At the outset I said that the Trade Union Act 1984 was intended to break the political powers of the trade union movement and to bankrupt the Labour party. That Act has blown up in the Government's face because of the splendid work that has been done by the trade union movement and in particular by the trade union coordinating committee. That exercise has politicised trade unionists the length and breadth of the country and that can only be beneficial to us, particularly when we come to the next general election, as Tory Members are fond of quoting at length that almost one-third of trade unionists voted for them at the last election.

Hear hear. We would not be here now if they had not voted for us.

The trade unionists will not be voting for Tory Members at the next election. That is certain.

One of the reasons why trade unionists will not vote for the Tories at the next election is that the Prime Minister continues to threaten to introduce further anti-trade union legislation. The Government are seeking to deny workers the right to combine to protect themselves and promote their interests. The Government are doing that because they allege that that will improve the operation of the labour market and alter the balance of power in favour of the employers. Those are favourite quotes from Cabinet Ministers and in particular from the Prime Minister. In other words, the Government's policies are in favour of market forces that would dominate and rule our lives.

The Government have carried out many measures to promote market forces. They have privatised public enterprise and services. They have made massive cuts in public expenditure, capital expenditure, infrastructure projects, and in current expenditure, and such things as pensions and supplementary benefits. The Government have also made uncivilised attacks on the disadvantaged. One attack is going through the House at present in the form of the Social Security Bill.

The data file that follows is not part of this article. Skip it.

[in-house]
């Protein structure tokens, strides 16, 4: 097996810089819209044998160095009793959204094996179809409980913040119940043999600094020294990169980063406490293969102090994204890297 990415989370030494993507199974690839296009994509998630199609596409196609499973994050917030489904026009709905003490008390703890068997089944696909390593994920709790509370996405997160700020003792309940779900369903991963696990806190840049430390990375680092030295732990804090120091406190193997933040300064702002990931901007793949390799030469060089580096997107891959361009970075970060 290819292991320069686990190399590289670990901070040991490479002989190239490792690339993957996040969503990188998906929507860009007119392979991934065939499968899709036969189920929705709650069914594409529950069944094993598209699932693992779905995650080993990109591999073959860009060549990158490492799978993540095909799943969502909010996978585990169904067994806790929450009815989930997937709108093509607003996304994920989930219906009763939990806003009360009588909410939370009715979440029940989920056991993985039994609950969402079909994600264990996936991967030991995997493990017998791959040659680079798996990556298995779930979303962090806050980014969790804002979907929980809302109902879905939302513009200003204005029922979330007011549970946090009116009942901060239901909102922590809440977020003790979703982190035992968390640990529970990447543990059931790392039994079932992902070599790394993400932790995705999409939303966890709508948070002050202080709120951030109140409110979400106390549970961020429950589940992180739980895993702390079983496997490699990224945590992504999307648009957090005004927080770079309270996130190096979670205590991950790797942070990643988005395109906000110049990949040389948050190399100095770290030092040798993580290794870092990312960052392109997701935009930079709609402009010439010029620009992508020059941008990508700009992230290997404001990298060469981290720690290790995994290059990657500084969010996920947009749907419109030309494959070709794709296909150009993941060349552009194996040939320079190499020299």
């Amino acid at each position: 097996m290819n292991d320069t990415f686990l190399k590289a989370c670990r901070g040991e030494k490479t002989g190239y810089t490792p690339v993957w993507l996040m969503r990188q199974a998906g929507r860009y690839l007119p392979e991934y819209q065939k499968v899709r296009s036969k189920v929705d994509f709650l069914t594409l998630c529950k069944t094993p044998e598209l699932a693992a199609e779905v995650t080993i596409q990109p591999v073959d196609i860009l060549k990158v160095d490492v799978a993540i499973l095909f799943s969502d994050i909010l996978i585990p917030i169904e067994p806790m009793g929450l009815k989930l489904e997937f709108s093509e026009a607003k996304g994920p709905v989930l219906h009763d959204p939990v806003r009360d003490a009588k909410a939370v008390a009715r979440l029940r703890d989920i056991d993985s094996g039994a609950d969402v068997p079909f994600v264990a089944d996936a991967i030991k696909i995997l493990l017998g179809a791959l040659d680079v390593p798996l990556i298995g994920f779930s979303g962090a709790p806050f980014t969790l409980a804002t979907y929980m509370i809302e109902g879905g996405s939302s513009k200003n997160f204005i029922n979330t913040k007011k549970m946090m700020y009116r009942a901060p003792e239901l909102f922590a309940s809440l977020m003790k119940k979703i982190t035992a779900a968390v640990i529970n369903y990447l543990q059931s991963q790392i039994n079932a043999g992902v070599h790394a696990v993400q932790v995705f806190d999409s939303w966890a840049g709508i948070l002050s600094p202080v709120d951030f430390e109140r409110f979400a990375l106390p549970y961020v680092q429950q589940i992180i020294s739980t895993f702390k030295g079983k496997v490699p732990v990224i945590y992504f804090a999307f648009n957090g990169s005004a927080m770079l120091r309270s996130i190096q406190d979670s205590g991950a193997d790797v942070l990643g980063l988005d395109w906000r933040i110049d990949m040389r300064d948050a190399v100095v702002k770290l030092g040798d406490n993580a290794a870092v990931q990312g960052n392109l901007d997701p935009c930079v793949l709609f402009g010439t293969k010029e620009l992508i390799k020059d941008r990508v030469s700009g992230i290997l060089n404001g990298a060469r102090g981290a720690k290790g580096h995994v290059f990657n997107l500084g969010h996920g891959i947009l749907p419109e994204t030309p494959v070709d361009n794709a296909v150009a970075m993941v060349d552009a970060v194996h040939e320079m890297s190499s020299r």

I shall give way shortly, but I want to finish my point.

Cuts in housing benefit will reduce the income of millions of people and no fewer than 500,000 people in this country will lose more than £5 a week. The severe weather payments are a national scandal and the Government's attacks on pensioners ad claimants have been a disgrace. We have also seen the diminishing of women's rights in employment. They have been denied the primary right of maternity benefit for which women fought for generations. This Government, led by the Prime Minister, have reduced those rights. The Wages Bill, which is currently in Committee, is attacking the young people in our society. Millions of youngsters will suffer as a result of that Act reaching the statute book and they will see their pittance of a weekly income substantially reduced.

If the Government had increased the youth training scheme allowance in line with inflation, it would now probably be £8 or £10 more than it is. There is not much point in having a one-year, two-year or even three-year scheme, if at the end of that period the youngsters are simply dumped back into the unemployment queues.

At the outset of the hon. Gentleman's catalogue of inaccuracies he claimed that public expenditure had been slashed, grossly reduced, or some such thing. Will he remind the House of the proportion of gross national product that was taken up by public expenditure in 1979 and contrast it with the proportion that is devoted to public expenditure this year? In other words, will he substantiate the claim that there has been a cut in public expenditure?